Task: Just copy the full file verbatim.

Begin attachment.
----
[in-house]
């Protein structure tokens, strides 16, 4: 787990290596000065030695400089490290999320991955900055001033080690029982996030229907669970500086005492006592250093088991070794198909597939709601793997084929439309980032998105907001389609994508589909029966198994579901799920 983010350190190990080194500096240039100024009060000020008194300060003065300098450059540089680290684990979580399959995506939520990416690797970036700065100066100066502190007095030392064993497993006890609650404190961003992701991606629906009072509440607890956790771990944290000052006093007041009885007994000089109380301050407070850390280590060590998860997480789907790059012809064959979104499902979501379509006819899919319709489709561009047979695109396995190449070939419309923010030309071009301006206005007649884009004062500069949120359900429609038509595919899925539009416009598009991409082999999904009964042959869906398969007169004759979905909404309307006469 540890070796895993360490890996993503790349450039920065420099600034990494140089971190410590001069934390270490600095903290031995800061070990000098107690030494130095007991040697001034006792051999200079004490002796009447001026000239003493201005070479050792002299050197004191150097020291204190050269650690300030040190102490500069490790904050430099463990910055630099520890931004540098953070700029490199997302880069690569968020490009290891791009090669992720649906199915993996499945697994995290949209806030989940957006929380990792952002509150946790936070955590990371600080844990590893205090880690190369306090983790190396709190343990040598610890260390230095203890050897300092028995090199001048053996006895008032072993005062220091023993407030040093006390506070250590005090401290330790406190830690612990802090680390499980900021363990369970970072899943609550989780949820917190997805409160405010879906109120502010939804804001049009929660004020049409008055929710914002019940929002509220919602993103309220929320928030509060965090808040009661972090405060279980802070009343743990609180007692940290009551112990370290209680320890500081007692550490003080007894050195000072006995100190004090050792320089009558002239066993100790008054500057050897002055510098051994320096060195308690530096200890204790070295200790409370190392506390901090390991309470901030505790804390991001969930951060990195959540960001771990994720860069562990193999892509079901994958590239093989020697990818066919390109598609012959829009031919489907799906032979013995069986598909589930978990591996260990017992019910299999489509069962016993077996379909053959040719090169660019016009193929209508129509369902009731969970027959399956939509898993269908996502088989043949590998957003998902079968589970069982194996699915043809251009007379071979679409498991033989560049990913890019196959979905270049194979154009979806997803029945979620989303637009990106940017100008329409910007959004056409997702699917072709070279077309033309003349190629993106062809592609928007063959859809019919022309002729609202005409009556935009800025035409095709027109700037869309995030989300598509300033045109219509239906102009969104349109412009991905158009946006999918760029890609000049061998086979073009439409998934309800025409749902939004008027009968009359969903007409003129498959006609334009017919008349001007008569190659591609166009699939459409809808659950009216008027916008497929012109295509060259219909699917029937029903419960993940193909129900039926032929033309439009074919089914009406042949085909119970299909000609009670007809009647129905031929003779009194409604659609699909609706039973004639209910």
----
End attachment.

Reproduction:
[in-house]
């Protein structure tokens, strides 16, 4: 787990290596000065030695400089490290999320991955900055001033080690029982996030229907669970500086005492006592250093088991070794198909597939709601793997084929439309980032998105907001389609994508589909029966198994579901799920 983010350190190990080194500096240039100024009060000020008194300060003065300098450059540089680290684990979580399959995506939520990416690797970036700065100066100066502190007095030392064993497993006890609650404190961003992701991606629906009072509440607890956790771990944290000052006093007041009885007994000089109380301050407070850390280590060590998860997480789907790059012809064959979104499902979501379509006819899919319709489709561009047979695109396995190449070939419309923010030309071009301006206005007649884009004062500069949120359900429609038509595919899925539009416009598009991409082999999904009964042959869906398969007169004759979905909404309307006469 540890070796895993360490890996993503790349450039920065420099600034990494140089971190410590001069934390270490600095903290031995800061070990000098107690030494130095007991040697001034006792051999200079004490002796009447001026000239003493201005070479050792002299050197004191150097020291204190050269650690300030040190102490500069490790904050430099463990910055630099520890931004540098953070700029490199997302880069690569968020490009290891791009090669992720649906199915993996499945697994995290949209806030989940957006929380990792952002509150946790936070955590990371600080844990590893205090880690190369306090983790190396709190343990040598610890260390230095203890050897300092028995090199001048053996006895008032072993005062220091023993407030040093006390506070250590005090401290330790406190830690612990802090680390499980900021363990369970970072899943609550989780949820917190997805409160405010879906109120502010939804804001049009929660004020049409008055929710914002019940929002509220919602993103309220929320928030509060965090808040009661972090405060279980802070009343743990609180007692940290009551112990370290209680320890500081007692550490003080007894050195000072006995100190004090050792320089009558002239066993100790008054500057050897002055510098051994320096060195308690530096200890204790070295200790409370190392506390901090390991309470901030505790804390991001969930951060990195959540960001771990994720860069562990193999892509079901994958590239093989020697990818066919390109598609012959829009031919489907799906032979013995069986598909589930978990591996260990017992019910299999489509069962016993077996379909053959040719090169660019016009193929209508129509369902009731969970027959399956939509898993269908996502088989043949590998957003998902079968589970069982194996699915043809251009007379071979679409498991033989560049990913890019196959979905270049194979154009979806997803029945979620989303637009990106940017100008329409910007959004056409997702699917072709070279077309033309003349190629993106062809592609928007063959859809019919022309002729609202005409009556935009800025035409095709027109700037869309995030989300598509300033045109219509239906102009969104349109412009991905158009946006999918760029890609000049061998086979073009439409998934309800025409749902939004008027009968009359969903007409003129498959006609334009017919008349001007008569190659591609166009699939459409809808659950009216008027916008497929012109295509060259219909699917029937029903419960993940193909129900039926032929033309439009074919089914009406042949085909119970299909000609009670007809009647129905031929003779009194409604659609699909609706039973004639209910």